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Disney’s ‘Planes’ takes off with Dayton’s help

You wouldn’t guess that an animated family movie about airplanes would necessitate true-to-life depiction of the planes, but that turns out not to be the case.

At least when the folks at Disneytoon Studios are involved. Just ask Jeff Duford or Ron Kaplan.

Duford is the curator at the National Museum of the United States Air Force. Kaplan, formerly the director of the Aviation Hall of Fame, is founder and director of the Reel Stuff Aviation Film Festivals. When the new Disney film, “Planes” hits theaters on Friday, you’ll see both the Air Force Museum and Kaplan listed in the credits.

The new 3-D comedy, an aviation version of “Cars,” is the story of a single-prop plane named Dusty Crophopper — voiced by Dane Cook — who dreams of being the fastest air racer in the world. He’s afraid of heights but gets help from a seasoned naval aviator.

“The director, Klay Hall, and his creative team of writers and art directors started their rigorous research in Dayton in July of 2009,” says Kaplan who spent time with the Disney group in Dayton, then later at the Reno Air Races of 2009-11. Kaplan also helped provide access to pilots and planes at an air show in Southern California in 2010. He was invited to screen the nearly-completed film at a press event for aviation writers on June 6 at DisneyToon Studios in Glendale, Calif., and is currently in Oshkosh, Wisc., for the advance public screening of “Planes” at the world’s largest air show.

“I think it’s great, pilots will love it,” Kaplan says of the film. “There is so much attention to the authenticity — both in the way the aircraft are designed and the way they fly even though they are cartoons.”

Kaplan says years of research has paid off — as evidenced by details such as the sound effects of engine noises and mechanics.

“The Disney team spent hours at Reno studying all of this and had experts in aviation animation and operations,” Kaplan said. “You don’t think about all of this, but it adds to the flavor. Old pilots will say: ‘Gosh, I remember my airplane sounding like that’ and when you see them fly in the movie, the movements of the animated aircraft are very close to the performance of similar aircraft in real life.”

How It Began

Duford, who curates exhibits and works with the restoration staff at the Air Force Museum, said a team from Disney contacted the Museum’s Public Affairs Department in the summer of 2009 and asked to speak with resident experts.

“They said they were working on a film that involved aircraft but they couldn’t talk about at that time because they were still in the process of development.”

The team of five arrived and spent a full day with Duford and Wes Henry, the museum’s Chief of Research.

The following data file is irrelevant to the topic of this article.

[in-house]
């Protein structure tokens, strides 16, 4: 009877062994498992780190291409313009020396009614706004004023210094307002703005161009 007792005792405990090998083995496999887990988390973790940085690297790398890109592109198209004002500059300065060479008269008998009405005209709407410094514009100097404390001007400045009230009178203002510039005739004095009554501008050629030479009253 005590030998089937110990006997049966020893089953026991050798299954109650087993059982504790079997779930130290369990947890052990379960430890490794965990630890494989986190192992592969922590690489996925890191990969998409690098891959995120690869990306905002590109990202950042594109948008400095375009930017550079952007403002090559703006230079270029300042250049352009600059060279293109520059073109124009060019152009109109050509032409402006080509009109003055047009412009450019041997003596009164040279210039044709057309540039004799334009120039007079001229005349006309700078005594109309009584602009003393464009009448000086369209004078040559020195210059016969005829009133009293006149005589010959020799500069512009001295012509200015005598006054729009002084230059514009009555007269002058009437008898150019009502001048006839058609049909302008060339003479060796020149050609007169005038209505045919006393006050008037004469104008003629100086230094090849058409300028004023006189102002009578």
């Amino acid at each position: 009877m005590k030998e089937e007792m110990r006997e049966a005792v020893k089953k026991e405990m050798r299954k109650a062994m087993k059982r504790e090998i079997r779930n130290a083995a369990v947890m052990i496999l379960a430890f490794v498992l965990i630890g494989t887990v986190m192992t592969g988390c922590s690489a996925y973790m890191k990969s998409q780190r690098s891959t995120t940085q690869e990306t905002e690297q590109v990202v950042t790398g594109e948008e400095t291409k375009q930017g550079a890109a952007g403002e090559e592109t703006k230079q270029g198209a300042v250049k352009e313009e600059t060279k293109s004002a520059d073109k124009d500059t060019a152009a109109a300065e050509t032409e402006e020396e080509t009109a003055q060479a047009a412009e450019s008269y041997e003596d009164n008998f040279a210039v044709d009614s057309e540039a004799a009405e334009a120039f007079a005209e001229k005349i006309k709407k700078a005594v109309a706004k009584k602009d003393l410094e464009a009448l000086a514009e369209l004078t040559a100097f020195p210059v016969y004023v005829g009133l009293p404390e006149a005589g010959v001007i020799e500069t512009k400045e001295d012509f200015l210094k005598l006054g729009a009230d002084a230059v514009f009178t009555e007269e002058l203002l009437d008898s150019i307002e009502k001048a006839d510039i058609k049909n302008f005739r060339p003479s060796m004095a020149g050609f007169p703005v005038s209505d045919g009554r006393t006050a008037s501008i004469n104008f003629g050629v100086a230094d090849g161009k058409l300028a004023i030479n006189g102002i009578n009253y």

“They wanted to see everything they could see,” says Duford, who thought it was “brilliant” for the group to visit the world’s largest military aviation museum rather than just using artistic license to wing it. Duford says the visitors peppered staffers with questions the entire day.

“We took them through the galleries, through our collection building and through restoration,” he says. The Disney team saw the historic Memphis Belle in mid-restoration, John F. Kennedy’s Air Force One, and a MiG-25 Foxbat fighter jet. They also attended the Dayton Air Show where they met surviving members of the Tuskegee Airmen, flew in a 40-year-old Huey helicopter and hung out with the USAF Thunderbirds.

“At one point we got a chance to fly in a B25, which is a WWII bomber, ” said Disney writer Jeff Howard. “Dayton was a really great trip.”

Duford says they spent time explaining how the aircraft had changed over the years and could fly faster and higher.

“They took pictures of the planes and I still remember how excited they were about the museum,” he said. “You could see the creative juices flowing. Since we didn’t know exactly what they were doing, it as interesting to hear their questions and try to figure out what was going on.”

Local connections

It turns out that two members of the Disney team who came to Dayton had local connections. Director Klay Hall said his mother’s first job was at Wright-Patterson Air Force Base. His grandfather was a pilot and his father was both a Navy pilot and a commercial pilot.

Paul Gerard, director of creative development on “Planes,” is a graduate of Miami University with a business degree.

Kaplan, who founded an annual competition at the Reno Air Races for restored vintage aircraft and the people who fly them, said the Disney team ended up coming to Reno for three years, desiring to spend time with the planes and the experienced pilots.

“It’s now well known that “Planes” is about an around-the-world air race,” says Kaplan, who says “Planes II” is already in production, for 2014 release.

“It’s not a quick process and to their credit, they are seeking authenticity,” he says. “They told me that John Lasseter, who is the chief creative officer of Pixar and Walt Disney Animation Studios, told them to be ‘true to the metal. And that meant no rubbery wings or floppy propellers.’ “

Duford said the Disney visit points out the variety of ways in which the Air Force Museum serves the public.

“It’s an enjoyable day on a weekend for a family from Iowa and it’s a place for Air Force veterans to come and reminisce but there are many other ways the museum interacts and provides benefit to the public and this is a good example,” he adds.

“In this case, because of a Disney group coming here and using what we provide to make the movie better, I can see young children going and seeing this movie and being inspired to eventually go into a career that involves STEM (science, technology, engineering and math) learning. A kid sees this movie and says: “Wow! This is amazing! I want to be involved in that!”

To see the trailer for “Planes” visit

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